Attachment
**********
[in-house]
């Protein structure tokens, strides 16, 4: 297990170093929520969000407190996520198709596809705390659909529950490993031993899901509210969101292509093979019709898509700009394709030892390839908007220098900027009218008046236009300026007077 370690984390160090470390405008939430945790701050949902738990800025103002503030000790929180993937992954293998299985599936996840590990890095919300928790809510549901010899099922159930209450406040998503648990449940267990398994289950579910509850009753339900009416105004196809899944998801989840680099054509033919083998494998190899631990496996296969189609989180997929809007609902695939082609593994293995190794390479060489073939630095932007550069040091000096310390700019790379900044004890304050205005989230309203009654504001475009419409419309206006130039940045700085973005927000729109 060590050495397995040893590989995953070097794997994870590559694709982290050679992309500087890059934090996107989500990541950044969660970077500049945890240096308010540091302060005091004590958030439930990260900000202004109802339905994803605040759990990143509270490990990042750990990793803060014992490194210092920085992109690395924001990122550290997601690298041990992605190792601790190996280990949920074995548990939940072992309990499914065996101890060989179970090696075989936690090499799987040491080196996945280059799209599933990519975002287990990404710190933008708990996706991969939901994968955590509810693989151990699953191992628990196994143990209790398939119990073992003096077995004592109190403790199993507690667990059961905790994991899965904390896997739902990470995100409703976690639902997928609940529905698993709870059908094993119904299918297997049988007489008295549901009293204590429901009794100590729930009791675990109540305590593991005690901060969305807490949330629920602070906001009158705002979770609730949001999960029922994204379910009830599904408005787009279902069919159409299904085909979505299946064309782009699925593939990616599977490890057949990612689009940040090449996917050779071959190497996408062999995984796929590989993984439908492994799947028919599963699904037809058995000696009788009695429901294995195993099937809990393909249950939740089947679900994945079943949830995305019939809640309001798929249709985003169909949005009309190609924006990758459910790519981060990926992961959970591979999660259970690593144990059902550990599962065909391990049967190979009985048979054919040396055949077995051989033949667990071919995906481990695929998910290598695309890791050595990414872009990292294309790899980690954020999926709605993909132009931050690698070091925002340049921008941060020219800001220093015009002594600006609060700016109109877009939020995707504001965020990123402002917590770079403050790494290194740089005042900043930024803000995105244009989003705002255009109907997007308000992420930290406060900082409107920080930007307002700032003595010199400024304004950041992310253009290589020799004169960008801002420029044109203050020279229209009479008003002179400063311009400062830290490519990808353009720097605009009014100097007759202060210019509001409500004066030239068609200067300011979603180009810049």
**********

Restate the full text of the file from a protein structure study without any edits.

[in-house]
């Protein structure tokens, strides 16, 4: 297990170093929520969000407190996520198709596809705390659909529950490993031993899901509210969101292509093979019709898509700009394709030892390839908007220098900027009218008046236009300026007077 370690984390160090470390405008939430945790701050949902738990800025103002503030000790929180993937992954293998299985599936996840590990890095919300928790809510549901010899099922159930209450406040998503648990449940267990398994289950579910509850009753339900009416105004196809899944998801989840680099054509033919083998494998190899631990496996296969189609989180997929809007609902695939082609593994293995190794390479060489073939630095932007550069040091000096310390700019790379900044004890304050205005989230309203009654504001475009419409419309206006130039940045700085973005927000729109 060590050495397995040893590989995953070097794997994870590559694709982290050679992309500087890059934090996107989500990541950044969660970077500049945890240096308010540091302060005091004590958030439930990260900000202004109802339905994803605040759990990143509270490990990042750990990793803060014992490194210092920085992109690395924001990122550290997601690298041990992605190792601790190996280990949920074995548990939940072992309990499914065996101890060989179970090696075989936690090499799987040491080196996945280059799209599933990519975002287990990404710190933008708990996706991969939901994968955590509810693989151990699953191992628990196994143990209790398939119990073992003096077995004592109190403790199993507690667990059961905790994991899965904390896997739902990470995100409703976690639902997928609940529905698993709870059908094993119904299918297997049988007489008295549901009293204590429901009794100590729930009791675990109540305590593991005690901060969305807490949330629920602070906001009158705002979770609730949001999960029922994204379910009830599904408005787009279902069919159409299904085909979505299946064309782009699925593939990616599977490890057949990612689009940040090449996917050779071959190497996408062999995984796929590989993984439908492994799947028919599963699904037809058995000696009788009695429901294995195993099937809990393909249950939740089947679900994945079943949830995305019939809640309001798929249709985003169909949005009309190609924006990758459910790519981060990926992961959970591979999660259970690593144990059902550990599962065909391990049967190979009985048979054919040396055949077995051989033949667990071919995906481990695929998910290598695309890791050595990414872009990292294309790899980690954020999926709605993909132009931050690698070091925002340049921008941060020219800001220093015009002594600006609060700016109109877009939020995707504001965020990123402002917590770079403050790494290194740089005042900043930024803000995105244009989003705002255009109907997007308000992420930290406060900082409107920080930007307002700032003595010199400024304004950041992310253009290589020799004169960008801002420029044109203050020279229209009479008003002179400063311009400062830290490519990808353009720097605009009014100097007759202060210019509001409500004066030239068609200067300011979603180009810049």